Aboriginal children and young people have a significant role to play in the future prosperity of the State and their views must be used to better support their wellbeing and help them reach their potential, says the acting Commissioner for Children and Young People Jenni Perkins.
The Commissioner made this statement today when tabling in the WA Parliament a report based on the views of 1,271 Aboriginal children and young people from across the State, the largest single consultation undertaken since the establishment of the Commissioner’s role.
Ms Perkins said the report, “Listen To Us”, provides a strong and compelling voice for making practical changes to the way agencies support Aboriginal children and young people’s healthy development and wellbeing.
“The Aboriginal children and young people who took part in this consultation provided important insight into the factors that influence their lives, including their views on family and community, education, culture, recreation and sport, and racism and reconciliation,” Ms Perkins said.
“A clear message from Aboriginal children and young people was the importance of strong connections with family and culture, and the value of education and appropriate support as a way of achieving long-term goals.
“Some also spoke candidly about health and safety concerns they have for their family members, friends and themselves, which matches what we know about the significant and ongoing disadvantage too many Aboriginal children and young people experience.
“For their wellbeing to be improved, the views and insights of Aboriginal children and young people must be carefully considered and utilised by community organisations and all levels of government.
“This report is an important resource and will enable agencies to improve policies and service delivery based on the valuable knowledge and insights of Aboriginal children and young people about what impacts their lives.
“However, this report must just be the start of a commitment by all agencies to recognise that Aboriginal children and young people’s wellbeing is their core business, and to working closely with children and young people and communities to establish new and innovative approaches.”
The Commissioner tabled the report today to coincide with National Aboriginal and Torres Strait Islander Children’s Day, which is celebrated on 4 August every year.
A group of Aboriginal students from Hampton Senior High School and Kiara College helped the Commissioner table the report, and later met with the Minister for Aboriginal Affairs Peter Collier, and members of the Joint Standing Committee that oversees the legislated functions of the Commissioner.
The Commissioner said that, having spoken to many Aboriginal children and young people and community members over the past 18 months, she is encouraged by their sense of hope and bold visions for the future.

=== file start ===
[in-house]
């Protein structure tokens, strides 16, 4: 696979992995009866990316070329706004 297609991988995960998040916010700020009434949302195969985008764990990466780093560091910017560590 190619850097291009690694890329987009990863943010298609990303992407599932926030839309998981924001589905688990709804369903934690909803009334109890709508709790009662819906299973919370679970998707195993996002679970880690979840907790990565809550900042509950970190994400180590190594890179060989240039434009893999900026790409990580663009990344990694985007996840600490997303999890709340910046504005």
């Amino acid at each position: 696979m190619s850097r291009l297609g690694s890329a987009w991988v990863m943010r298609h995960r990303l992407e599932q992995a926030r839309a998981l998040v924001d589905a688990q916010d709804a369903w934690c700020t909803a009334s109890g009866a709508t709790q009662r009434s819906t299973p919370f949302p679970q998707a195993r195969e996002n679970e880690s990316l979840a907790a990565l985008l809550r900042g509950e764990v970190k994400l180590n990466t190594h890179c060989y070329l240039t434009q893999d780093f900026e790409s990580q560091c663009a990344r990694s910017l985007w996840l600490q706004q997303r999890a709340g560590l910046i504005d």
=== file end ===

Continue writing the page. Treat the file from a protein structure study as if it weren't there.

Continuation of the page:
“Aboriginal children and young people must be supported to work towards the goals and dreams they aspire to, including the 12 year-old girl from the Kimberley who one day wants to be Prime Minister of her country.
“The young people who accompanied me to Parliament House today all participate in the Follow the Dream program and are another example of the incredible potential of WA Aboriginal children and young people.”
In addition to “Listen To Us” the Commissioner released today two other publications from the consultation:
- Aboriginal and Torres Strait Islander Children and Young People Speak Out - a community report that focusses on the views of the children who took part in the consultation.
- This Is Me – 12 Aboriginal children and young people’s stories, in their own voice, about their lives and hopes for the future. This publication was developed in response to comments received during the consultation that having role models and people to look up to are important to children and young people. This Is Me profiles stories of 12 everyday WA Aboriginal children and young people who are working hard to help their families and communities and create a positive future.
All publications are available from www.ccyp.wa.gov.au
More about the consultation
There were 17 creative-based consultations held across Western Australia involving 789 children and young people from Laverton, Norseman, Leonora, Kalgoorlie, Gibson, Mandurah, Derby, Geraldton, Busselton, Broome, Kalgoorlie, Roebourne, Fitzroy Crossing and vicinity, Beagle Bay, Kununurra, Newman, Marble Bar, Nullagine, Albany, Mt Barker, Gnowangerup, Tambellup, Meekatharra and the Perth metropolitan area.
Aboriginal children and young people had a say through creative and arts-based consultation processes including song, painting and activities in culturally relevant outdoor locations.
Some of the contributions from these consultations can be viewed on the project’s Facebook page.
A further 482 children and young people completed an online survey for the Commissioner.